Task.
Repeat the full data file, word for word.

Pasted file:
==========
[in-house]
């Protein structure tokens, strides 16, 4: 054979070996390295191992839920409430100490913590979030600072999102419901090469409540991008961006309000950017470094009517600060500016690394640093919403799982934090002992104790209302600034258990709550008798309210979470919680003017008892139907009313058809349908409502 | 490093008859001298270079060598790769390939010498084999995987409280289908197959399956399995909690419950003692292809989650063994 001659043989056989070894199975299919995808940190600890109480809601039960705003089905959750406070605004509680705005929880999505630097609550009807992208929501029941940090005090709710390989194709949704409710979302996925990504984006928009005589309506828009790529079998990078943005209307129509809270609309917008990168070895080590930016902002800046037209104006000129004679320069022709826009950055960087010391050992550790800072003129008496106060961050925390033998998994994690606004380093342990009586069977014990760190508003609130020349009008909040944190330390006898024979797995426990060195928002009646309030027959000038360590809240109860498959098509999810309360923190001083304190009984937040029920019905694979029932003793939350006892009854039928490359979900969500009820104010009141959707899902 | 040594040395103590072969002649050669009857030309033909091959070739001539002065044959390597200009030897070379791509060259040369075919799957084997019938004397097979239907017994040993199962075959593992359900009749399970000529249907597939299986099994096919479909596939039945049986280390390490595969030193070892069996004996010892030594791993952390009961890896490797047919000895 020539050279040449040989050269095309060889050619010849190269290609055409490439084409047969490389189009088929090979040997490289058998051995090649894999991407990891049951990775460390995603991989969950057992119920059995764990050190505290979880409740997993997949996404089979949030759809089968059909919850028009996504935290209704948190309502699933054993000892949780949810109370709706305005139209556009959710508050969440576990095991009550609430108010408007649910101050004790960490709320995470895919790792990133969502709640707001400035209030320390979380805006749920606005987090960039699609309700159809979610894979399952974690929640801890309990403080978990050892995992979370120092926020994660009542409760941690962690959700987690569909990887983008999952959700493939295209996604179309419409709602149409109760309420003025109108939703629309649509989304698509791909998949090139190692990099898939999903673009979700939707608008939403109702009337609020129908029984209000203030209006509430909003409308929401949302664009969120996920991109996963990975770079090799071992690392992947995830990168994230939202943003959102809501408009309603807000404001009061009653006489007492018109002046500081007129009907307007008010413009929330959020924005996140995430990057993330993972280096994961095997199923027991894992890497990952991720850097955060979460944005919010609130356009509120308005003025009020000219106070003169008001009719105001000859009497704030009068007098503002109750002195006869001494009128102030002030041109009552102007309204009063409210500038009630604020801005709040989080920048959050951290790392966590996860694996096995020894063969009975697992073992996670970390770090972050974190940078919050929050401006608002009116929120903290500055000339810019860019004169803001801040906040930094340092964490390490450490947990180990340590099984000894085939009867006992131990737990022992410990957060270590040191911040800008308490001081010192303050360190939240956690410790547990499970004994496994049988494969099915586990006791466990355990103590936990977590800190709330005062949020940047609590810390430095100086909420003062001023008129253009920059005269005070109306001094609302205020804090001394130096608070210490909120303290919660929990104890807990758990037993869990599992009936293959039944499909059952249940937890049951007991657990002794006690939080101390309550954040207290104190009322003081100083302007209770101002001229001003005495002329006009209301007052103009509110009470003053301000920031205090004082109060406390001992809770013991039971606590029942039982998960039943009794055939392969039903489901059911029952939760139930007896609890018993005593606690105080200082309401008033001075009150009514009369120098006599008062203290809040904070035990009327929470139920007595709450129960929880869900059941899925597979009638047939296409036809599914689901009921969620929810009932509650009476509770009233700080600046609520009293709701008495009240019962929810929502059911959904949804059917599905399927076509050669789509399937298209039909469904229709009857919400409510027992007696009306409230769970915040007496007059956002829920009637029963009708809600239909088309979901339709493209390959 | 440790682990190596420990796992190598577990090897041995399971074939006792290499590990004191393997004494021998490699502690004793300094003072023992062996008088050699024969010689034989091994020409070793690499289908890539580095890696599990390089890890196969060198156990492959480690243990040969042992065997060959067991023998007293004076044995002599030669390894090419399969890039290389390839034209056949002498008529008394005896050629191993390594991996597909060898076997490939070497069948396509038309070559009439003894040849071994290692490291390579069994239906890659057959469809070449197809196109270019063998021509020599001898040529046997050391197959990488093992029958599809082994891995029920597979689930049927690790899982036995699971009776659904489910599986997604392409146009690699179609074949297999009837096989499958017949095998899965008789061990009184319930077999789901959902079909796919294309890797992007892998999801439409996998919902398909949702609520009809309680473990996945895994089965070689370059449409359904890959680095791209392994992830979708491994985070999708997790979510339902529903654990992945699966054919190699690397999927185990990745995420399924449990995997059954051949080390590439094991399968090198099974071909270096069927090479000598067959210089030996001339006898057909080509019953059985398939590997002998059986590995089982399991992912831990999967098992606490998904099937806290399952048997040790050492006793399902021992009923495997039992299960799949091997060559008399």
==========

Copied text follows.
[in-house]
């Protein structure tokens, strides 16, 4: 054979070996390295191992839920409430100490913590979030600072999102419901090469409540991008961006309000950017470094009517600060500016690394640093919403799982934090002992104790209302600034258990709550008798309210979470919680003017008892139907009313058809349908409502 | 490093008859001298270079060598790769390939010498084999995987409280289908197959399956399995909690419950003692292809989650063994 001659043989056989070894199975299919995808940190600890109480809601039960705003089905959750406070605004509680705005929880999505630097609550009807992208929501029941940090005090709710390989194709949704409710979302996925990504984006928009005589309506828009790529079998990078943005209307129509809270609309917008990168070895080590930016902002800046037209104006000129004679320069022709826009950055960087010391050992550790800072003129008496106060961050925390033998998994994690606004380093342990009586069977014990760190508003609130020349009008909040944190330390006898024979797995426990060195928002009646309030027959000038360590809240109860498959098509999810309360923190001083304190009984937040029920019905694979029932003793939350006892009854039928490359979900969500009820104010009141959707899902 | 040594040395103590072969002649050669009857030309033909091959070739001539002065044959390597200009030897070379791509060259040369075919799957084997019938004397097979239907017994040993199962075959593992359900009749399970000529249907597939299986099994096919479909596939039945049986280390390490595969030193070892069996004996010892030594791993952390009961890896490797047919000895 020539050279040449040989050269095309060889050619010849190269290609055409490439084409047969490389189009088929090979040997490289058998051995090649894999991407990891049951990775460390995603991989969950057992119920059995764990050190505290979880409740997993997949996404089979949030759809089968059909919850028009996504935290209704948190309502699933054993000892949780949810109370709706305005139209556009959710508050969440576990095991009550609430108010408007649910101050004790960490709320995470895919790792990133969502709640707001400035209030320390979380805006749920606005987090960039699609309700159809979610894979399952974690929640801890309990403080978990050892995992979370120092926020994660009542409760941690962690959700987690569909990887983008999952959700493939295209996604179309419409709602149409109760309420003025109108939703629309649509989304698509791909998949090139190692990099898939999903673009979700939707608008939403109702009337609020129908029984209000203030209006509430909003409308929401949302664009969120996920991109996963990975770079090799071992690392992947995830990168994230939202943003959102809501408009309603807000404001009061009653006489007492018109002046500081007129009907307007008010413009929330959020924005996140995430990057993330993972280096994961095997199923027991894992890497990952991720850097955060979460944005919010609130356009509120308005003025009020000219106070003169008001009719105001000859009497704030009068007098503002109750002195006869001494009128102030002030041109009552102007309204009063409210500038009630604020801005709040989080920048959050951290790392966590996860694996096995020894063969009975697992073992996670970390770090972050974190940078919050929050401006608002009116929120903290500055000339810019860019004169803001801040906040930094340092964490390490450490947990180990340590099984000894085939009867006992131990737990022992410990957060270590040191911040800008308490001081010192303050360190939240956690410790547990499970004994496994049988494969099915586990006791466990355990103590936990977590800190709330005062949020940047609590810390430095100086909420003062001023008129253009920059005269005070109306001094609302205020804090001394130096608070210490909120303290919660929990104890807990758990037993869990599992009936293959039944499909059952249940937890049951007991657990002794006690939080101390309550954040207290104190009322003081100083302007209770101002001229001003005495002329006009209301007052103009509110009470003053301000920031205090004082109060406390001992809770013991039971606590029942039982998960039943009794055939392969039903489901059911029952939760139930007896609890018993005593606690105080200082309401008033001075009150009514009369120098006599008062203290809040904070035990009327929470139920007595709450129960929880869900059941899925597979009638047939296409036809599914689901009921969620929810009932509650009476509770009233700080600046609520009293709701008495009240019962929810929502059911959904949804059917599905399927076509050669789509399937298209039909469904229709009857919400409510027992007696009306409230769970915040007496007059956002829920009637029963009708809600239909088309979901339709493209390959 | 440790682990190596420990796992190598577990090897041995399971074939006792290499590990004191393997004494021998490699502690004793300094003072023992062996008088050699024969010689034989091994020409070793690499289908890539580095890696599990390089890890196969060198156990492959480690243990040969042992065997060959067991023998007293004076044995002599030669390894090419399969890039290389390839034209056949002498008529008394005896050629191993390594991996597909060898076997490939070497069948396509038309070559009439003894040849071994290692490291390579069994239906890659057959469809070449197809196109270019063998021509020599001898040529046997050391197959990488093992029958599809082994891995029920597979689930049927690790899982036995699971009776659904489910599986997604392409146009690699179609074949297999009837096989499958017949095998899965008789061990009184319930077999789901959902079909796919294309890797992007892998999801439409996998919902398909949702609520009809309680473990996945895994089965070689370059449409359904890959680095791209392994992830979708491994985070999708997790979510339902529903654990992945699966054919190699690397999927185990990745995420399924449990995997059954051949080390590439094991399968090198099974071909270096069927090479000598067959210089030996001339006898057909080509019953059985398939590997002998059986590995089982399991992912831990999967098992606490998904099937806290399952048997040790050492006793399902021992009923495997039992299960799949091997060559008399």